InTheLoop Special Edition 11.17.2008
The weekly newsletter for Berkeley Lab Computing Sciences
November 17, 2008
After 12 years at NERSC, Bill Kramer will be leaving his post as general manager to undertake a new position as Deputy Project Director for Blue Waters Project at the National Center for Supercomputing Applications (NCSA), in Urbana, Ill.
“LBNL and NERSC are very special. I have been at both longer by far than any place I have worked because of the mission to impact diverse science, the fantastic staff and commitment to the highest quality systems and services,” says Kramer. “What I will miss most are the NERSC people. People make NERSC work, and I was fortunate to work with innovative and highly dedicated people.”
During his tenure at the Berkeley Lab, Kramer saw NERSC through many major transitions, including a move from the Lawrence Livermore National Laboratory to Berkeley; a migration of the entire user community from vector supercomputers to highly parallel computing; and the design and implementation of both the NERSC system architecture and the NERSC service architecture.
This past year, Kramer played an integral role in managing the hardware upgrade of NERSC’s Cray XT4 system, called Franklin, to quad-core processors, and setting up the procurement process for the NERSC-6 system, the next major supercomputer acquisition to support the Department of Energy Office of Science’s computational challenges.
“I have always been attracted to places that are trying to do what no one else has. Over the past decade, NERSC has redefined what it means to be a supercomputer center,” says Kramer.
“In his time at NERSC, Bill has successfully stood up some of the world’s fastest machines and established the standard by which production computing centers are run,” says Kathy Yelick, NERSC Division Director. “As I transitioned into the role of NERSC Director this past year, Bill’s wealth of knowledge and experience was invaluable to me.”
“I have worked together with Bill for almost 20 of the last 22 years, and have come to appreciate him as a great colleague: reliable, energetic, and always full of new ideas,” says Horst Simon, Associate Laboratory Director (ALD) for Computing Sciences at Berkeley Lab. “I am disappointed to see Bill leave, but I am grateful for the many years where he shared his expertise and contributions. I wish him the best of luck in his future endeavor.”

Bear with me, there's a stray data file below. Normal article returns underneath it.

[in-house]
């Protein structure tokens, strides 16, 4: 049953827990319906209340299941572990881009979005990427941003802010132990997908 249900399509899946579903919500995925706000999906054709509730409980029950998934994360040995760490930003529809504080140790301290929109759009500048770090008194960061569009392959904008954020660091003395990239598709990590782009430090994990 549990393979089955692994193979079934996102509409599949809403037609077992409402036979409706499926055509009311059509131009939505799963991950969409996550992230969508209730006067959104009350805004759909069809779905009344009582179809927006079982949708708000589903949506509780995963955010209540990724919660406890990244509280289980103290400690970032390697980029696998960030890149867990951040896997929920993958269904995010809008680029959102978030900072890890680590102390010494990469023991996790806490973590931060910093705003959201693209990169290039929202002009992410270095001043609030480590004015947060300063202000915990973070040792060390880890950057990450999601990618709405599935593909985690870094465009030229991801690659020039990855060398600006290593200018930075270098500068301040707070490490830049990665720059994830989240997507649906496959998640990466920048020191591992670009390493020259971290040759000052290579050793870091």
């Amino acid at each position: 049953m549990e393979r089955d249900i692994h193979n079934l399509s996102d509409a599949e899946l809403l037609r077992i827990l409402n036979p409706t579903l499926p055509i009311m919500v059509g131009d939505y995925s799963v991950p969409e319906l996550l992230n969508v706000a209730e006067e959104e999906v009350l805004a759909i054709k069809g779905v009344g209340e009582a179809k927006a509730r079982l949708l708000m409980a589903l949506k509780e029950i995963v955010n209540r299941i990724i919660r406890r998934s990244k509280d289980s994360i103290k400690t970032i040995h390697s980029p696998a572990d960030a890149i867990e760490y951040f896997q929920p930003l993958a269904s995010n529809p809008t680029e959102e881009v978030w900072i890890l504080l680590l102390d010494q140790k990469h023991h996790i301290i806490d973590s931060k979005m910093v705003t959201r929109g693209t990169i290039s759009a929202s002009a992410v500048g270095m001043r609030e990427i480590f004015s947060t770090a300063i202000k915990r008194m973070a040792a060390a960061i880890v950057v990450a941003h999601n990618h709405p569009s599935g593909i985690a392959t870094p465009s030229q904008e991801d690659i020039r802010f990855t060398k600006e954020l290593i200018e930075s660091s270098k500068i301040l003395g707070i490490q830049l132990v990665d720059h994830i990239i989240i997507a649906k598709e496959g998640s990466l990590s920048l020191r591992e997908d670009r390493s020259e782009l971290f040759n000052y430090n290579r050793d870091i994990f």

Originally from New York City, Kramer moved to Chicago, Ill. with his wife Laura, shortly after graduating from college. From his home in Illinois, Kramer commuted to Indiana every day to do computing work for a steel mill. He moved to California’s Bay Area to put the world’s first UNIX supercomputer into service as part of NASA Ames’ Numerical Aerodynamic Simulation program.
“Laura and I have loved the Bay Area for a long time — for the innovation, diversity, culture, and weather,” says Kramer. “Since we lived in Illinois shortly after college, for our first jobs, we can’t claim to be naive about the difference in weather. But every place we have lived, the Midwest, East and West, we have enjoyed and cherished for different reasons. We look forward to the university town life and making new friends, not to mention rooting for Purdue when they come to town.”
About Computing Sciences at Berkeley Lab
The Lawrence Berkeley National Laboratory (Berkeley Lab) Computing Sciences organization provides the computing and networking resources and expertise critical to advancing the Department of Energy's research missions: developing new energy sources, improving energy efficiency, developing new materials and increasing our understanding of ourselves, our world and our universe.
ESnet, the Energy Sciences Network, provides the high-bandwidth, reliable connections that link scientists at 40 DOE research sites to each other and to experimental facilities and supercomputing centers around the country. The National Energy Research Scientific Computing Center (NERSC) powers the discoveries of 7,000-plus scientists at national laboratories and universities, including those at Berkeley Lab's Computational Research Division (CRD). CRD conducts research and development in mathematical modeling and simulation, algorithm design, data storage, management and analysis, computer system architecture and high-performance software implementation. NERSC and ESnet are Department of Energy Office of Science User Facilities.
Lawrence Berkeley National Laboratory addresses the world's most urgent scientific challenges by advancing sustainable energy, protecting human health, creating new materials, and revealing the origin and fate of the universe. Founded in 1931, Berkeley Lab's scientific expertise has been recognized with 13 Nobel prizes. The University of California manages Berkeley Lab for the DOE’s Office of Science.
DOE’s Office of Science is the single largest supporter of basic research in the physical sciences in the United States, and is working to address some of the most pressing challenges of our time. For more information, please visit science.energy.gov.